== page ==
It begins with a mile-long, nearly flat ramble along a clear creek, then starts its uphill climb via a series of switchbacks through a hardwood forest. At 1.7 miles, Foscoe View gives the hiker a look north up the valley toward distant mountains; at 2.3 miles, there's a marvelous view of the Grandfather Profile. (The day I last hiked the Profile Trail, grandfather's cheek was rouged by a patch of fall foliage, and a Christmas tree seemed to be growing on his nose.)
Between the two views is some of the finest rock work you'll find on any trail -- beautifully fitted stone steps, walkways and low walls, and a rock cave with a floor that's a mosaic of smooth slabs. There's a level stretch I've come to think of as "the patio" -- more suited to a 19th-century estate's wilderness garden than to the side of a mountain -- along which the hiker positively saunters after the pull uphill.
"The Profile Trail cost me three times what I thought it would to build," Hugh Morton says. "But Jim and his crew were taking such pride in their work I didn't want to stop them. They didn't use any dynamite on those rocks. it was all done by brute force, with chains and come-alongs.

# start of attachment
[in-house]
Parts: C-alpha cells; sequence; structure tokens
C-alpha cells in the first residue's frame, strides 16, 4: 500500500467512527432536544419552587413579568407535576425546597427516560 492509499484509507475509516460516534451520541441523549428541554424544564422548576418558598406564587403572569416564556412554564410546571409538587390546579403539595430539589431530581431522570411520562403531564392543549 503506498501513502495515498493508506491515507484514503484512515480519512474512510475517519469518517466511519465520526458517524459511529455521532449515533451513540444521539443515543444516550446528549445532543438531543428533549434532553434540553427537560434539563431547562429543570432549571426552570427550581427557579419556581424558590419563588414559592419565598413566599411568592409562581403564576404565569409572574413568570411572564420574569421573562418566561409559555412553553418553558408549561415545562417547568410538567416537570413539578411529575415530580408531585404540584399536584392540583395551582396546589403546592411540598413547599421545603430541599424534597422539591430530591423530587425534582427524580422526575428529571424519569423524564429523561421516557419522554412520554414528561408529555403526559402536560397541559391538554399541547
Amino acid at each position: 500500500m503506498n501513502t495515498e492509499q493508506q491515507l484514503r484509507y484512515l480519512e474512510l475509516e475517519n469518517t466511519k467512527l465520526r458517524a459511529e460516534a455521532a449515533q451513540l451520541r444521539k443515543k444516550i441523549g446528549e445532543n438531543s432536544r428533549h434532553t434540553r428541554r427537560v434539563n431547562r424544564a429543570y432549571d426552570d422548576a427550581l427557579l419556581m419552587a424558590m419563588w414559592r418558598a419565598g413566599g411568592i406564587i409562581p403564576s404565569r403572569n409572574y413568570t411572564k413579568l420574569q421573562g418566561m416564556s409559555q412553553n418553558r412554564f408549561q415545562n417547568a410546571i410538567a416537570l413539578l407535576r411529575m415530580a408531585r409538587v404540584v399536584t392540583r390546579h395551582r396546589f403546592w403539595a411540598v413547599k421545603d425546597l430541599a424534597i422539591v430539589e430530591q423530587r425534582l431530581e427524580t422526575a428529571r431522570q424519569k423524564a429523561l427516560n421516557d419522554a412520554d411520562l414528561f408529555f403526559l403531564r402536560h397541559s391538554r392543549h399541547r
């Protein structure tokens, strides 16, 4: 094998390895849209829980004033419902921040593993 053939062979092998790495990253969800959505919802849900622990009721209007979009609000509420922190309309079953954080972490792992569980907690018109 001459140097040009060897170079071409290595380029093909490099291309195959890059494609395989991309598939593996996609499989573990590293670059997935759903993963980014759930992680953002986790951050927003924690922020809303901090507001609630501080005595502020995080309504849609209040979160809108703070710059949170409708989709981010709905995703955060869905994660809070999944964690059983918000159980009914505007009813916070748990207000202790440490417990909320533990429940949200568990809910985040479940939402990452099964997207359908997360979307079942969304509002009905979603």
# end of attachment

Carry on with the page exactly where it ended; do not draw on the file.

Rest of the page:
Use of Grandfather Mountain's 12-mile network of trails is increasing, despite its permit fees. Trails are patrolled regularly. Hiking is free to those paying the attraction's gate admission; otherwise it's $4.50/day for adults, $2.50 for kids 4-12; group and season passes are available. Permit proceeds go toward trail maintenance; the excellent trail map is free. Permits are sold at outlets near trailheads; for information, call 704/733-2013.
Keeping the Precious Species Alive
In addition to the 20 imperiled species, 62 species recognized as rare by the North Carolina Natural Heritage Program are known to exist on Grandfather Mountain. Among the rare and endangered animals are the Virginia Big-Eared Bat and the North Carolina Flying Squirrel.
During the summer of 1995, Appalachian State University researchers found the first naturally occurring Saw-whet Owl nest south of Pennsylvania, in a cavity in a large yellow birch in Grandfather's backcountry. The Saw-whet is currently listed as "a bird of special concern." (Other Saw-whets known to nest in the Southern Appalachians have been found using nest boxes set out for flying squirrels.)